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Overcoming Shame


Jacalyn Kelly

Every one of us experiences shame at one time or another. Some of us much more often. Shame is the result of having the perception that others view you as having unattractive characteristics or as having behaved in an unattractive manner [1-3]. Some of our experiences of shame are derived from direct shaming from others, such as when others outwardly criticize our appearance, choices, beliefs, actions, behaviours or personal characteristics. In other cases, shame is created in our minds, when we assume that others have a certain negative view of us, which may be the result of people having outwardly shamed us in the past, or oftentimes because the view we believe others have of us is actually a view we have of ourselves. Regardless of the cause of our shame, it can seriously affect our mental wellbeing.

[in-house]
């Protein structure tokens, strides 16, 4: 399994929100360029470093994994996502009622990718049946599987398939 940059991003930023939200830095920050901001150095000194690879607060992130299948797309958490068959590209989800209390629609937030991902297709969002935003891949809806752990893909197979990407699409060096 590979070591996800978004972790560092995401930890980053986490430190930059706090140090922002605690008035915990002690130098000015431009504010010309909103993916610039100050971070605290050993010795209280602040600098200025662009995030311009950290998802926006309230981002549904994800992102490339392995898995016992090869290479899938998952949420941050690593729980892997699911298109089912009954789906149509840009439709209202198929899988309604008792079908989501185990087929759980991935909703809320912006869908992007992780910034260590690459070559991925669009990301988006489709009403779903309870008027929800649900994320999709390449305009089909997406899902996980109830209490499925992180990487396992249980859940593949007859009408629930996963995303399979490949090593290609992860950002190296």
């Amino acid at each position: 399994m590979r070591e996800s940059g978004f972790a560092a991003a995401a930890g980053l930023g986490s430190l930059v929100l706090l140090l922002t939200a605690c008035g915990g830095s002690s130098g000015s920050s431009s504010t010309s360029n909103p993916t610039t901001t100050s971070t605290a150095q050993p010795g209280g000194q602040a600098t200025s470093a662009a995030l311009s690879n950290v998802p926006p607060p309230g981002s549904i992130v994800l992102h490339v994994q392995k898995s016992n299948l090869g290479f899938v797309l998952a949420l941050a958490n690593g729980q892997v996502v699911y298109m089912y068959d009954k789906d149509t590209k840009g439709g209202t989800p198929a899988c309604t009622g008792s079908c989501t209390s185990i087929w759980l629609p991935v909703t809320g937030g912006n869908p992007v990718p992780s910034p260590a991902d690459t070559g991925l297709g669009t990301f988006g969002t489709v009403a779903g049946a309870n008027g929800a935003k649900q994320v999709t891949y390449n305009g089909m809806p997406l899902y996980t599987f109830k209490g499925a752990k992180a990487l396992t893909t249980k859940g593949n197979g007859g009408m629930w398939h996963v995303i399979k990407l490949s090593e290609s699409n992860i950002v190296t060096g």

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Despite the negative impact shame has on our psyche, social psychologists believe that shame actually evolved as a human emotion to benefit us [3, 4], as evolution tends to do. Specifically, it is believed that the function of shame is to “motivate behaviours that are appealing to others” by sending an emotional signal when the characteristics or behaviour that a person is currently exhibiting do not appear to be appealing to others [3]. This is aimed at preventing an individual from “losing social rank or being rejected” by others [3], which in primitive times could have meant being cut off from key resources provided by being part of a community [4]. In modern times, this may benefit us by driving us to behave in ways that allow us to develop valuable social connections from which we may derive friendship, romance, or even resources such as employment. Essentially, shame shows us when we have exhibited a characteristic or behaviour that is not considered socially acceptable within a given context, triggering us to re-evaluate what characteristics and behaviours are considered acceptable so that we may exhibit them next time and perform better in that social context.